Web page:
House-sitting Havoc – Mallorca
Do you want to know what Mallorca and Silence of the Lambs has in common?? I’m about to tell you…
Imagine going to a country where your family heritage resides, add the fact that I’m a sea worshipper, you’ll understand how much my soul was looking forward to this Mallorcan Island trip.
I’m in heaven, surrounded by salty aqua, secluded empty beaches and white limestone cliffs over looking the Mediterranean Sea, living virtually for free, looking after 2 dogs and a cat. The dogs; Puppy (Pronounced Poopy) – a very lucky Mexican dog, that only speaks French, living the life of luxury on Mallorca; Iria – a stunning wolf-cross whom only speaks Spanish and did her utmost to ruin my sanity; and Margot – a cat whose head is too small for her body.
For a self professed “Animal whisperer” like myself this housesit was going to be a cinch… Or was this animal-sit just to prove to me that my ego was too big?
The sheep of Spain wear these beautiful wind chime chattering bells around their woolen necks – which, in normal circumstances, sounds like something from a guided meditation by Buddhist monks, but hearing the chaotic rush from those bells after being chased by Iria, I now have flashbacks to Silence of the Lambs. (Insert mental image of Clarice Starling trying to catch a serial killer).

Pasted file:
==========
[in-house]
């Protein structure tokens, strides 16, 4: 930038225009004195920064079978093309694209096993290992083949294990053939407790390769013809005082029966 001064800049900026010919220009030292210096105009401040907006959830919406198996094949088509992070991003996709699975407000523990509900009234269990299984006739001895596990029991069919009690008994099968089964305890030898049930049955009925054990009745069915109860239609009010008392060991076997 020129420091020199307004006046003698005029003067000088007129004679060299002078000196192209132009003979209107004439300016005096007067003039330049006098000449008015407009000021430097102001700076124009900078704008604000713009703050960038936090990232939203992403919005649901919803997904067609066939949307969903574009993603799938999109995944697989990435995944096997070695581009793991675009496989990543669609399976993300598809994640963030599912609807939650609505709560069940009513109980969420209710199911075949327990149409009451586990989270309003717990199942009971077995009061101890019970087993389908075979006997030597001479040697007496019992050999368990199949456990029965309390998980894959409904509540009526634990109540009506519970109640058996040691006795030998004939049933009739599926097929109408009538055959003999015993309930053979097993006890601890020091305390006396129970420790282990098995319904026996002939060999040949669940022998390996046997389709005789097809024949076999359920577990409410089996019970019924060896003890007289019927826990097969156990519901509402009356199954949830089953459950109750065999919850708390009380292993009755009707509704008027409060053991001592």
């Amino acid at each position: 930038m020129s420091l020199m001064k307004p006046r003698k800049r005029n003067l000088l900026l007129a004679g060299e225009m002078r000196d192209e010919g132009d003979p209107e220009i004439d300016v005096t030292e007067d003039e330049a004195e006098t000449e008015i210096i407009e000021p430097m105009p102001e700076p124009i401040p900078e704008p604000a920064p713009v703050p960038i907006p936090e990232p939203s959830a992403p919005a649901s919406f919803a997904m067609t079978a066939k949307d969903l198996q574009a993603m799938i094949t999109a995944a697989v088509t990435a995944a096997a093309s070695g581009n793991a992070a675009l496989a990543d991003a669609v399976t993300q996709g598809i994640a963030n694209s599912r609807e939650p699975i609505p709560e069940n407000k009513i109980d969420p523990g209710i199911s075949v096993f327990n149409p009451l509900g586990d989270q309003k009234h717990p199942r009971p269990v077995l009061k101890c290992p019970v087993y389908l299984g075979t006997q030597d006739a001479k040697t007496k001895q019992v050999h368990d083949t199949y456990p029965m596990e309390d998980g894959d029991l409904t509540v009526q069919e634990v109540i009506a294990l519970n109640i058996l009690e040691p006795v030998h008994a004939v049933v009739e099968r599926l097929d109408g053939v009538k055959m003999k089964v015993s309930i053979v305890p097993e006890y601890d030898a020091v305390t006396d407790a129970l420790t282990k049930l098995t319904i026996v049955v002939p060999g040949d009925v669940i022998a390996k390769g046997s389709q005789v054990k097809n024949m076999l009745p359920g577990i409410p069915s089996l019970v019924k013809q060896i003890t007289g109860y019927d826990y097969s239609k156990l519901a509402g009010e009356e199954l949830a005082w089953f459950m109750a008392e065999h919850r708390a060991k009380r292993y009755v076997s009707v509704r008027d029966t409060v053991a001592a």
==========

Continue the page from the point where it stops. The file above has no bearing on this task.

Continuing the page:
My fluffy, freedom-seeking, soul-sister proves how alike we are by choosing lambs as her favourite meal. She would disappear for an hour or so, initially, and I’d just live in hope that she’d return after she had finished whatever it was she was doing (this was on numerous occasions before I was able to discover exactly where she went on her expeditions).
So, if you’re contemplating doing a house and furry-beast-sit for anyone, here are some things to consider and questions to ask the owner before you say yes…
- It’s possibly mid-winter or high-summer where you’re going to housesit.
If you’re ok with chilly or cooked bones then by all means sign up for everything and anything.
My most recent housesit I was incredibly enthusiastic about going to Spain (from Australia) and having spoken to my incredibly kind and seemingly relaxed homeowner, I anticipated a super laid back 2-3 months with 3 beasts and all the time in the world to myself to explore my mild wintery island home (I say mild due to Melbourne’s Antarctic wind blown, frosty comparison), complete some study and travel blogging. Boy was that far from reality.
Thankfully Mallorca’s version of winter is a humid balminess – On average, temperatures were around 15-20 degrees celsius.